Here are the parts supplied with the DT Adventure mirrors.
The RAM ball mounts come in standard and reverse threads to match the threads supplied on any motorcycle. Just FYI, the small convex mirrors do NOT come with the DT mirrors but are ones I install on all of the street motorcycles I’ve owned. They reduce my blind spots for me. The DT mirrors are appropriately convex as well.
I have mentioned the wide variety of positions the DT mirrors can be adjusted and the video shows those positions much better than I can describe. Here is my DSR with the DT mirrors installed.
My gripe about not being able to elevate the OEM mirrors was solved by the DTs. And the ability to swivel the actual mirror housing in whatever direction or angle I wish meant that I no longer needed to see if I had wear holes in my elbows whilst riding!
The ability to adjust the mirror is simply accomplished by loosening the RAM arm twist grip, moving the stalk or mirror (or both) to the position you prefer, and tightening the grip. I found that a medium amount of tension was just enough to prevent either component from going out of adjustment. At first, I worried about someone simply taking the DT mirrors off of my bike by loosening the grip and walking away. So I purchased the theft-resistant knobs which use an odd-shaped core to loosen or tighten the RAM mount grip. I got tired of having to search for the key when I wanted to adjust my mirrors, so I got rid of that device and went back to the normal grips. And if I was going to be gone for a long time, or in a shady area, I simply removed the mirrors and put them into my top box.
The DT mirrors have no vibration in them as I ride. Granted this is on an electric motorcycle that has no vibration. The view to the rear can be adjusted to see traffic on either side as well as directly behind me.
I recently sold my DSR and replaced it with a 2022 Ducati Multistrada V4S Sport (MS) which I’ve reviewed here on wBW. The MS has VERY EXPENSIVE mirrors which house blind spot monitoring warning lights. I plan to use the DT mirrors on the MS when I embark on camping trips which will take me off-road for the majority of the journey. The aforementioned possibility of damaging either master cylinder combined with the expensive nature of the MS mirrors makes swapping them worthwhile. I’ve dropped the MS on both sides and even though the OEM mirrors did not break, I don’t want to tempt fate!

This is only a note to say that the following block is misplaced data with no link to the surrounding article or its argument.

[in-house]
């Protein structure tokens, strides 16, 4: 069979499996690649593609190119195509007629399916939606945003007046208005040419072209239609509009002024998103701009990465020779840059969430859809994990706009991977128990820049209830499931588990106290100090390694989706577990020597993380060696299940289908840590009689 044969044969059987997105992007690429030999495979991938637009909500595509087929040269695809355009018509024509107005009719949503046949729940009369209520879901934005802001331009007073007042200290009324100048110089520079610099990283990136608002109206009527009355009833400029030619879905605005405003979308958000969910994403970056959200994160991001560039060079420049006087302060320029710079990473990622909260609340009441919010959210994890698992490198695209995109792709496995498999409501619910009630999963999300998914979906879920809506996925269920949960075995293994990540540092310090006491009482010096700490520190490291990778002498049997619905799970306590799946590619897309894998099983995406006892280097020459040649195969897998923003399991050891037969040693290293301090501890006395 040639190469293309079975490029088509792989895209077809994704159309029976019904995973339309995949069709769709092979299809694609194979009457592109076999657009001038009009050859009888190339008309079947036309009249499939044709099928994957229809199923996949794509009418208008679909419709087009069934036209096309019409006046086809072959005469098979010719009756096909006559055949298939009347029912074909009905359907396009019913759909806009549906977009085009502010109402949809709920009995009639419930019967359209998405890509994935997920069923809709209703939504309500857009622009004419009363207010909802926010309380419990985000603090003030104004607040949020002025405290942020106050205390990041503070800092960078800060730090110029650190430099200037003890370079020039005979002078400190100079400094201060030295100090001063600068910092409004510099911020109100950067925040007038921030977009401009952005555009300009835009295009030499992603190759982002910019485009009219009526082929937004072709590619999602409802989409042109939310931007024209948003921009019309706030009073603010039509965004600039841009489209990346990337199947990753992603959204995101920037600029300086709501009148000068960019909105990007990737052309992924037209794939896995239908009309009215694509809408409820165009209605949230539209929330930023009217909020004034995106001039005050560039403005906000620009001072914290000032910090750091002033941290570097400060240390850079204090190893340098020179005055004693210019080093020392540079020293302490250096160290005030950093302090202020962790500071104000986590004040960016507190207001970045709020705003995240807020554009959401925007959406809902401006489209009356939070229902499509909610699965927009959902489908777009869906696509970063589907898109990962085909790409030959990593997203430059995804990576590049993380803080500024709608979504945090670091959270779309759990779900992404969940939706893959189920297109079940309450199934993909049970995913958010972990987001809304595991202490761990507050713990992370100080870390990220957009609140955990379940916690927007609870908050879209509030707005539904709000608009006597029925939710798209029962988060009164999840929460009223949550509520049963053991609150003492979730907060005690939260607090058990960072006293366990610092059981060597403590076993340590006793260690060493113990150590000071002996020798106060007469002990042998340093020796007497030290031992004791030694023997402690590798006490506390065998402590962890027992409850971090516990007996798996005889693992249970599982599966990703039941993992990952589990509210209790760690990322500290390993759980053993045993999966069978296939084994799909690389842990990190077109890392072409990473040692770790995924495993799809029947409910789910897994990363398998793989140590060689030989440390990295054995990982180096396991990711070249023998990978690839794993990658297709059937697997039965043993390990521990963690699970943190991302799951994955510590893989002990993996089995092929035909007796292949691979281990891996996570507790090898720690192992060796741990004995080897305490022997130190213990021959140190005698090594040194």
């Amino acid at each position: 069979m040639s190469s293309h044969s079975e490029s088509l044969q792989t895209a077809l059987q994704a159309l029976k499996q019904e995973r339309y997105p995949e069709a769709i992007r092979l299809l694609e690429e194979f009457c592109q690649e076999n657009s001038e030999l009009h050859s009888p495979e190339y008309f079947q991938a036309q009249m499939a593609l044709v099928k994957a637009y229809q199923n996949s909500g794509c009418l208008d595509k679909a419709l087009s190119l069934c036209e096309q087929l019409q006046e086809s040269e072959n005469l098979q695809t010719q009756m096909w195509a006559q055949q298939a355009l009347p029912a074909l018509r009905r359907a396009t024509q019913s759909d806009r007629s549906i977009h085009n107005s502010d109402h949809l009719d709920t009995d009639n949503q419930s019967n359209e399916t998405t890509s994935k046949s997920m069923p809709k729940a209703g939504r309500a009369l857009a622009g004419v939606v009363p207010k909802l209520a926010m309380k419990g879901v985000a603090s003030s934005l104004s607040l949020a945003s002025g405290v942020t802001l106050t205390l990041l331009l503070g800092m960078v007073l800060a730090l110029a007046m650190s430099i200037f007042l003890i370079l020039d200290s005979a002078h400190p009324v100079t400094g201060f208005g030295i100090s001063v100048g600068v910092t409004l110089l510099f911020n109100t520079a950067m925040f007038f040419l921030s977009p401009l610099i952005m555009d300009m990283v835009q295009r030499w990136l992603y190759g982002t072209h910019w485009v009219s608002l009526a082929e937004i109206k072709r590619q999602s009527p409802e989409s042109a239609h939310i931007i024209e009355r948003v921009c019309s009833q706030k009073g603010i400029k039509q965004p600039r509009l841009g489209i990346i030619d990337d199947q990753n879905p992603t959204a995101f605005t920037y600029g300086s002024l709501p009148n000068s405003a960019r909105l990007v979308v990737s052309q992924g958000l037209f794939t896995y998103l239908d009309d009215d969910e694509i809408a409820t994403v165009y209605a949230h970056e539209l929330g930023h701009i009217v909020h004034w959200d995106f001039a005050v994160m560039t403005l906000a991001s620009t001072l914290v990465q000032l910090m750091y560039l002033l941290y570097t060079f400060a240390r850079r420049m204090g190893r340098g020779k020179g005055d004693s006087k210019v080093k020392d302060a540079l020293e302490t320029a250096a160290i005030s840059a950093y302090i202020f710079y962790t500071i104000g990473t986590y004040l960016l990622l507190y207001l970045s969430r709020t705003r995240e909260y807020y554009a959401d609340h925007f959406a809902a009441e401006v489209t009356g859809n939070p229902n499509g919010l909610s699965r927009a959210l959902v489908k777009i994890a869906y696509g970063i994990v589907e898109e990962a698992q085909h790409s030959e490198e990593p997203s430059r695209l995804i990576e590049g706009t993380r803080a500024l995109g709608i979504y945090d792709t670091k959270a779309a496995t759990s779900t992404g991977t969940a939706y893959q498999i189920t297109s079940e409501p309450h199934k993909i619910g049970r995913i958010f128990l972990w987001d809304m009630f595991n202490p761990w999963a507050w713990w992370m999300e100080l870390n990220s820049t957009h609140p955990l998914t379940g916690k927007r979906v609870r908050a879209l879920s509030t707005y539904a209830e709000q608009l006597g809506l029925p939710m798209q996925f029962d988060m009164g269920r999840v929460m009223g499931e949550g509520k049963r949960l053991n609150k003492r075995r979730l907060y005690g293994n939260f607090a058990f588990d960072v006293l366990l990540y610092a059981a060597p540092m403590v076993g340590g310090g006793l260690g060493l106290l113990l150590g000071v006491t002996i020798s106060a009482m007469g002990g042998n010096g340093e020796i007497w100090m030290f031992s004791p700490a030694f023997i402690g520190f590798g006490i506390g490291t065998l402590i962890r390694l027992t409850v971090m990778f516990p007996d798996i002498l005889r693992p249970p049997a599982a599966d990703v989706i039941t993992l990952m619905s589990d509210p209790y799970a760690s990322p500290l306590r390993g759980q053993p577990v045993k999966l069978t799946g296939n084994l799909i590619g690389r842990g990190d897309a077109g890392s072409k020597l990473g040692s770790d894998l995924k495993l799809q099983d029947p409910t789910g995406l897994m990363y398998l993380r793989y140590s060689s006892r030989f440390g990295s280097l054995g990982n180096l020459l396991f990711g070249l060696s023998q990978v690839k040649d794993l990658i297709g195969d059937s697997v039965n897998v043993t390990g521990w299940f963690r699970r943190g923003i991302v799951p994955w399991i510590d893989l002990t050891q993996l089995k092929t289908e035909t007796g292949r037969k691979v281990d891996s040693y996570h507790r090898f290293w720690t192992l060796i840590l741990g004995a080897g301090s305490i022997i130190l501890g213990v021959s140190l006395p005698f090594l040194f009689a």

The ability to adjust the DT mirrors on my MS makes them just as useful as they were on my DSR. And even on my ICE MS, they remain vibration free on the road with a clear view to either side and directly behind me.
Look, there’s not a ton to say about mirrors, much like there’s not a lot to say about toilet paper. Both are a necessity (at least for me!), TP we talk about single or double-ply, with mirrors how well they work. The DT mirrors are well designed, offer very reasonable replacement parts, are inexpensive by comparison to other aftermarket mirror alternatives, and are damn well designed. All I can say is for anyone that has had their OEM mirror cause master cylinder damage while out on the trail or road, this is a no-brainer. And for those who view their OEM mirrors in a similar way to single-ply TP, consider this… keep using what you use and if there’s a misjudged slip or tear, you may end up in a world of sh!t either at home or on the trail.